Atlantic Sea Scallop

The Massachusetts Marine Fisheries Institute (MFI) brings together fishermen, scientists and students on important research projects such as the ongoing Atlantic sea scallop program, which includes scallop tagging, habitat mapping and the effects of fishing on marine habitat. Scientists were instrumental in working with the commercial scallop fishing industry in research surveys to improve the data required to accurately assess the condition of the sea scallop resource.

Cooperative Video Survey: Abundance and Distribution
In concert with the commercial sea scallop industry, scientists have completed 98 video cruises surveying Georges Bank and the Mid-Atlantic since 1999. The survey coverage encompassed the entire scallop resource (approximately 60,000 km2) from 2003 through 2007. This is the world's largest video survey of the sea floor, containing a library of over 220,000 samples. Since 1999, these data have brought a new level of accuracy and precision to abundance estimates of scallops and other benthic invertebrates, and to habitat maps for the closed and open areas of Georges Bank and the Mid-Atlantic.

Life History
Sea scallop life history research examines growth, predation, and reproduction. Fishermen say that scallops grow at different rates in different areas. The sea scallop tagging studies estimate growth rates of scallops in particular regions of Georges Bank and the Mid-Atlantic Bight to enhance rotational fisheries management strategies. The dissection study examines sea scallop meat yield across both space and time.

Habitat Mapping
For the continental shelf, habitat data are presently so sparse that a map resolution of 100 nautical miles is not reliable. The scallop video survey, which has a much higher resolution of four samples per nine nautical miles, will revolutionize our understanding of the continental shelf marine habitat.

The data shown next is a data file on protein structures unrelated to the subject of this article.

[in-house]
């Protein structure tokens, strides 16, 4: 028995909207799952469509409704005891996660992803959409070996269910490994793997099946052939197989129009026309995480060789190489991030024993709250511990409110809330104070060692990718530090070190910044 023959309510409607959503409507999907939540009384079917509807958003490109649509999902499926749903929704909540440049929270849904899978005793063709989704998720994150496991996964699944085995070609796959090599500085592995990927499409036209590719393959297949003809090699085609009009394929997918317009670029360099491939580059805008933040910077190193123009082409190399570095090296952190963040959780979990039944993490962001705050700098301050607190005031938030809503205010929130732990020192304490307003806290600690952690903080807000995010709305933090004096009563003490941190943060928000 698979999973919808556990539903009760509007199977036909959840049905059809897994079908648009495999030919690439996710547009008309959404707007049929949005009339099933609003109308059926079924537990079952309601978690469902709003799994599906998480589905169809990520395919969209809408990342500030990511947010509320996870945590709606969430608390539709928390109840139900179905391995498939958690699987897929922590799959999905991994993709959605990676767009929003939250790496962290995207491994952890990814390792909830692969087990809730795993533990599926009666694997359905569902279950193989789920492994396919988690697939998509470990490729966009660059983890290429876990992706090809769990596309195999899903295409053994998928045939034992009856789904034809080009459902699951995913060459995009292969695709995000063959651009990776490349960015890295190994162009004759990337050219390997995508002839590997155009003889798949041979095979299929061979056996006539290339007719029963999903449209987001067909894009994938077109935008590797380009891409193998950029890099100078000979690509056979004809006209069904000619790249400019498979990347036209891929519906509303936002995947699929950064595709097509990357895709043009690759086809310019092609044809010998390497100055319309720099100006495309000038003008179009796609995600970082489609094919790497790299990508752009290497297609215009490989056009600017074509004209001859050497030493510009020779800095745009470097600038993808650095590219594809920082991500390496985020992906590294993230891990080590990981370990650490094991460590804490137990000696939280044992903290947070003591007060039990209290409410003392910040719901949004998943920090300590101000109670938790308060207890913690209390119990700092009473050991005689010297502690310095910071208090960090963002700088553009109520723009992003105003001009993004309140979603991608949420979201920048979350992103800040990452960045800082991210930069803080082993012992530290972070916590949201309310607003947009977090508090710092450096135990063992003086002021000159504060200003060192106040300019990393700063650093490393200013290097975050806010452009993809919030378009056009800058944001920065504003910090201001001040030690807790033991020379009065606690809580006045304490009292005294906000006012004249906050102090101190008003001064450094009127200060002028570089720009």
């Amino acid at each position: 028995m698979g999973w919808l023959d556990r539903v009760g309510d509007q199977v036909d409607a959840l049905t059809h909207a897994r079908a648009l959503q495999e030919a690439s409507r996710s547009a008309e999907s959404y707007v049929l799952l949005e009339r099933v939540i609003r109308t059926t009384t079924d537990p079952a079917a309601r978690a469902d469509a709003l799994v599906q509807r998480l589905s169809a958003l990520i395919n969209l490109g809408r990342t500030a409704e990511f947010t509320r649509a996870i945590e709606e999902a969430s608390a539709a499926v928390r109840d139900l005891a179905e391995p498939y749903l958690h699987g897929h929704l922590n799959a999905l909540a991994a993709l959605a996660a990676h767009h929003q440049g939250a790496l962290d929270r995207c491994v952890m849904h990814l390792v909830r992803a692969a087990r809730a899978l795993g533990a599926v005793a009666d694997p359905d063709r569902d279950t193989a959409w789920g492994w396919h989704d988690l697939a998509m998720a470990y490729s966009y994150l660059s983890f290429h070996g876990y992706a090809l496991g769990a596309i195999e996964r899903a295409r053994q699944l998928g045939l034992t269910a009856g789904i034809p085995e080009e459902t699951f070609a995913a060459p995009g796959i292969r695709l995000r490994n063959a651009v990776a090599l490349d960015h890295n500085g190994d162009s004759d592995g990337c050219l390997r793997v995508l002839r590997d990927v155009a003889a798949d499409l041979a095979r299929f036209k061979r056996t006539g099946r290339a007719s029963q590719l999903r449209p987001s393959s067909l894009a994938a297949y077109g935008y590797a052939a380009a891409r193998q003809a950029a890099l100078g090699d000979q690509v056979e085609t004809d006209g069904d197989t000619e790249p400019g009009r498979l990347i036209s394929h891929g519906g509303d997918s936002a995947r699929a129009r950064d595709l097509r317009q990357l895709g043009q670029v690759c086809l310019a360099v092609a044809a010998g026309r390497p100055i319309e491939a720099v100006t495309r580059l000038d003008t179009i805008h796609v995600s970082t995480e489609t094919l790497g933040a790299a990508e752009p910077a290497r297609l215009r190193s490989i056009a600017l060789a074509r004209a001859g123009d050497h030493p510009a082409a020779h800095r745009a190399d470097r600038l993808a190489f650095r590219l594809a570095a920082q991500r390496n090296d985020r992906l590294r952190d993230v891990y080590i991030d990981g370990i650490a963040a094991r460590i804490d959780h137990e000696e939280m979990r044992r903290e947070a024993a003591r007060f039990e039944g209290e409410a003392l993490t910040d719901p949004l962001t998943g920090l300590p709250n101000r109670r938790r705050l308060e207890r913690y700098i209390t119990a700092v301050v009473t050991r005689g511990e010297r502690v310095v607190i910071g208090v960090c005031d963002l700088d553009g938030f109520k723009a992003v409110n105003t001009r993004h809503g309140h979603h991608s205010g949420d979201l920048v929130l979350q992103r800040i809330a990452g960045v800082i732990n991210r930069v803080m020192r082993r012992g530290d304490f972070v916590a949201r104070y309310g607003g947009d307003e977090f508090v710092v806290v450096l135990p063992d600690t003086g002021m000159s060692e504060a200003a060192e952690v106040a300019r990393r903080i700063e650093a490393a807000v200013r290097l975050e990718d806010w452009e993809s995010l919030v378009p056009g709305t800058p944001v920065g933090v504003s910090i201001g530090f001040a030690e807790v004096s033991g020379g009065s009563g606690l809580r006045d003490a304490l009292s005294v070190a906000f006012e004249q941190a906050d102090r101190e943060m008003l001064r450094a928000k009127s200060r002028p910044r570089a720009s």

Effects of Fishing on Marine Habitat
Portions of the Nantucket Lightship Closed Area and Closed Area I that had been closed to sea scallop fishing since 1994 were opened for a limited harvest from August 2000 to February 2001. Using the video survey, changes in the marine invertebrate and fish communities were closely monitored. This study determined that the dynamic environment caused greater changes in the marine habitat than these short-term fisheries, suggesting that rotational management may be more environmentally sound than other management strategies.

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For additional information, please contact:

Kevin Stokesbury
University of Massachusetts Dartmouth
School for Marine Science and Technology
200 Mill Road - Suite 325
Fairhaven, MA 02719
Email: kstokesbury@umassd.edu
Office: 508-910-6373
Fax: 508-910-6396

Michael C. Marino II
University of Massachusetts Dartmouth
School for Marine Science and Technology
200 Mill Road - Suite 325
Fairhaven, MA 02719
Email: mmarino@umassd.edu
Office: 508-910-6322
Fax: 508-910-6396

Scientists and fisherman tag scallops on a cooperative tagging cruise